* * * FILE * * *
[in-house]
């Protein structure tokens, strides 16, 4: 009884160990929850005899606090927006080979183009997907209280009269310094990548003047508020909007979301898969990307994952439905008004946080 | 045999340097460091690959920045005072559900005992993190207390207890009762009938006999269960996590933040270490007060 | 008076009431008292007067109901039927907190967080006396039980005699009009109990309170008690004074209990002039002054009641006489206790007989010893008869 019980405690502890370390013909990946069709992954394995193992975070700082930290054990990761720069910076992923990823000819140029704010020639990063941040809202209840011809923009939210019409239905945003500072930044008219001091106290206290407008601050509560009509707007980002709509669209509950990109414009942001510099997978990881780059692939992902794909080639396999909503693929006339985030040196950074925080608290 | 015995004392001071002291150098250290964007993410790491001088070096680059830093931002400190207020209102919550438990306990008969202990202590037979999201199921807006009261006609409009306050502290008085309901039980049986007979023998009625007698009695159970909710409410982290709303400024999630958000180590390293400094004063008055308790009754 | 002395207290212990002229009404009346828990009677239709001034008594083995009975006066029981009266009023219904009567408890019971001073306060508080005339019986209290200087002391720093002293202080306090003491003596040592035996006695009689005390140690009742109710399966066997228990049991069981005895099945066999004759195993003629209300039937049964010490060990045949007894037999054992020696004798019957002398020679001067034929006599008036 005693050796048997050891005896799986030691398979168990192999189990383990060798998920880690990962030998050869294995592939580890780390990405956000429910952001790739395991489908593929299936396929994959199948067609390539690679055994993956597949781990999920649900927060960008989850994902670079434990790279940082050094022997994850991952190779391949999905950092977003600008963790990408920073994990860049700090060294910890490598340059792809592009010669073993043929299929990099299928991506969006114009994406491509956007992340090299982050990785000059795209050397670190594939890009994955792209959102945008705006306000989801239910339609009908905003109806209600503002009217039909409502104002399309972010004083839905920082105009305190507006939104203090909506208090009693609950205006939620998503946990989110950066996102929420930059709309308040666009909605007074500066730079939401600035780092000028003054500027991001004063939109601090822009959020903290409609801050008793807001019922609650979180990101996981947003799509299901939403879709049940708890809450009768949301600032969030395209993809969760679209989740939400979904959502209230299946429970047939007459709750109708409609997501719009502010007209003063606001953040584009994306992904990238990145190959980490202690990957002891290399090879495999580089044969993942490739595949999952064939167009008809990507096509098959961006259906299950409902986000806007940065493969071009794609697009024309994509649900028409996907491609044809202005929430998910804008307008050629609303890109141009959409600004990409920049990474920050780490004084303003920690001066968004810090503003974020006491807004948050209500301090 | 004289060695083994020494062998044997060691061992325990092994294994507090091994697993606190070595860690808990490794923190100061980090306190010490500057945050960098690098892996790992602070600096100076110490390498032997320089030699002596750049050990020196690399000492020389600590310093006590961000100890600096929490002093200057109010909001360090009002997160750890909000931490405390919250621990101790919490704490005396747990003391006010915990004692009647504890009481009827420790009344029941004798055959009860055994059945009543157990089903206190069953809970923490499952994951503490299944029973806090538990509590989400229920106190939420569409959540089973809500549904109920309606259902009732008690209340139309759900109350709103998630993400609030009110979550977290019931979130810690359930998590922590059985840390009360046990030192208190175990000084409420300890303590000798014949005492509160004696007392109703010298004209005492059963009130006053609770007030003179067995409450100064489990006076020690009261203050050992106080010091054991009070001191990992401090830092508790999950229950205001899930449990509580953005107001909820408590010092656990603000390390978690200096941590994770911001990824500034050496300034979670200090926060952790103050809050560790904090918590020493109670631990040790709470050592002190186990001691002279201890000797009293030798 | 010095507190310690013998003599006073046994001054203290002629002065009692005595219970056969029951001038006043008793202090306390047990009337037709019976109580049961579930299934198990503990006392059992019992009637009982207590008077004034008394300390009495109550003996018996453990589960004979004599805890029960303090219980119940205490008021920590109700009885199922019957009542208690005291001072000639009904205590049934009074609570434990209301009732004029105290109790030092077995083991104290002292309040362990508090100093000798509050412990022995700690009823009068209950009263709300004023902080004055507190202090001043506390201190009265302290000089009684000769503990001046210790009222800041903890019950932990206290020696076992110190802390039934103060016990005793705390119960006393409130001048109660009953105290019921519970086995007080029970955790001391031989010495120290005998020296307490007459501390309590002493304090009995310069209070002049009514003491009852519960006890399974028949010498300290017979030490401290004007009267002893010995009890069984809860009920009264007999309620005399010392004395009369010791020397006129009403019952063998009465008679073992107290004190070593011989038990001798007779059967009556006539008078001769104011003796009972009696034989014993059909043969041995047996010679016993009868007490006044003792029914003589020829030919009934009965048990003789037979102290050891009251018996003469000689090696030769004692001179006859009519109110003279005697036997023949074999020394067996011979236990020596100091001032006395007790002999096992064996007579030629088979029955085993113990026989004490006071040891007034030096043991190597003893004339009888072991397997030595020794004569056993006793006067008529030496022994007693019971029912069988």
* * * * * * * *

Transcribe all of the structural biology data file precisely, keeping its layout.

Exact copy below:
[in-house]
């Protein structure tokens, strides 16, 4: 009884160990929850005899606090927006080979183009997907209280009269310094990548003047508020909007979301898969990307994952439905008004946080 | 045999340097460091690959920045005072559900005992993190207390207890009762009938006999269960996590933040270490007060 | 008076009431008292007067109901039927907190967080006396039980005699009009109990309170008690004074209990002039002054009641006489206790007989010893008869 019980405690502890370390013909990946069709992954394995193992975070700082930290054990990761720069910076992923990823000819140029704010020639990063941040809202209840011809923009939210019409239905945003500072930044008219001091106290206290407008601050509560009509707007980002709509669209509950990109414009942001510099997978990881780059692939992902794909080639396999909503693929006339985030040196950074925080608290 | 015995004392001071002291150098250290964007993410790491001088070096680059830093931002400190207020209102919550438990306990008969202990202590037979999201199921807006009261006609409009306050502290008085309901039980049986007979023998009625007698009695159970909710409410982290709303400024999630958000180590390293400094004063008055308790009754 | 002395207290212990002229009404009346828990009677239709001034008594083995009975006066029981009266009023219904009567408890019971001073306060508080005339019986209290200087002391720093002293202080306090003491003596040592035996006695009689005390140690009742109710399966066997228990049991069981005895099945066999004759195993003629209300039937049964010490060990045949007894037999054992020696004798019957002398020679001067034929006599008036 005693050796048997050891005896799986030691398979168990192999189990383990060798998920880690990962030998050869294995592939580890780390990405956000429910952001790739395991489908593929299936396929994959199948067609390539690679055994993956597949781990999920649900927060960008989850994902670079434990790279940082050094022997994850991952190779391949999905950092977003600008963790990408920073994990860049700090060294910890490598340059792809592009010669073993043929299929990099299928991506969006114009994406491509956007992340090299982050990785000059795209050397670190594939890009994955792209959102945008705006306000989801239910339609009908905003109806209600503002009217039909409502104002399309972010004083839905920082105009305190507006939104203090909506208090009693609950205006939620998503946990989110950066996102929420930059709309308040666009909605007074500066730079939401600035780092000028003054500027991001004063939109601090822009959020903290409609801050008793807001019922609650979180990101996981947003799509299901939403879709049940708890809450009768949301600032969030395209993809969760679209989740939400979904959502209230299946429970047939007459709750109708409609997501719009502010007209003063606001953040584009994306992904990238990145190959980490202690990957002891290399090879495999580089044969993942490739595949999952064939167009008809990507096509098959961006259906299950409902986000806007940065493969071009794609697009024309994509649900028409996907491609044809202005929430998910804008307008050629609303890109141009959409600004990409920049990474920050780490004084303003920690001066968004810090503003974020006491807004948050209500301090 | 004289060695083994020494062998044997060691061992325990092994294994507090091994697993606190070595860690808990490794923190100061980090306190010490500057945050960098690098892996790992602070600096100076110490390498032997320089030699002596750049050990020196690399000492020389600590310093006590961000100890600096929490002093200057109010909001360090009002997160750890909000931490405390919250621990101790919490704490005396747990003391006010915990004692009647504890009481009827420790009344029941004798055959009860055994059945009543157990089903206190069953809970923490499952994951503490299944029973806090538990509590989400229920106190939420569409959540089973809500549904109920309606259902009732008690209340139309759900109350709103998630993400609030009110979550977290019931979130810690359930998590922590059985840390009360046990030192208190175990000084409420300890303590000798014949005492509160004696007392109703010298004209005492059963009130006053609770007030003179067995409450100064489990006076020690009261203050050992106080010091054991009070001191990992401090830092508790999950229950205001899930449990509580953005107001909820408590010092656990603000390390978690200096941590994770911001990824500034050496300034979670200090926060952790103050809050560790904090918590020493109670631990040790709470050592002190186990001691002279201890000797009293030798 | 010095507190310690013998003599006073046994001054203290002629002065009692005595219970056969029951001038006043008793202090306390047990009337037709019976109580049961579930299934198990503990006392059992019992009637009982207590008077004034008394300390009495109550003996018996453990589960004979004599805890029960303090219980119940205490008021920590109700009885199922019957009542208690005291001072000639009904205590049934009074609570434990209301009732004029105290109790030092077995083991104290002292309040362990508090100093000798509050412990022995700690009823009068209950009263709300004023902080004055507190202090001043506390201190009265302290000089009684000769503990001046210790009222800041903890019950932990206290020696076992110190802390039934103060016990005793705390119960006393409130001048109660009953105290019921519970086995007080029970955790001391031989010495120290005998020296307490007459501390309590002493304090009995310069209070002049009514003491009852519960006890399974028949010498300290017979030490401290004007009267002893010995009890069984809860009920009264007999309620005399010392004395009369010791020397006129009403019952063998009465008679073992107290004190070593011989038990001798007779059967009556006539008078001769104011003796009972009696034989014993059909043969041995047996010679016993009868007490006044003792029914003589020829030919009934009965048990003789037979102290050891009251018996003469000689090696030769004692001179006859009519109110003279005697036997023949074999020394067996011979236990020596100091001032006395007790002999096992064996007579030629088979029955085993113990026989004490006071040891007034030096043991190597003893004339009888072991397997030595020794004569056993006793006067008529030496022994007693019971029912069988």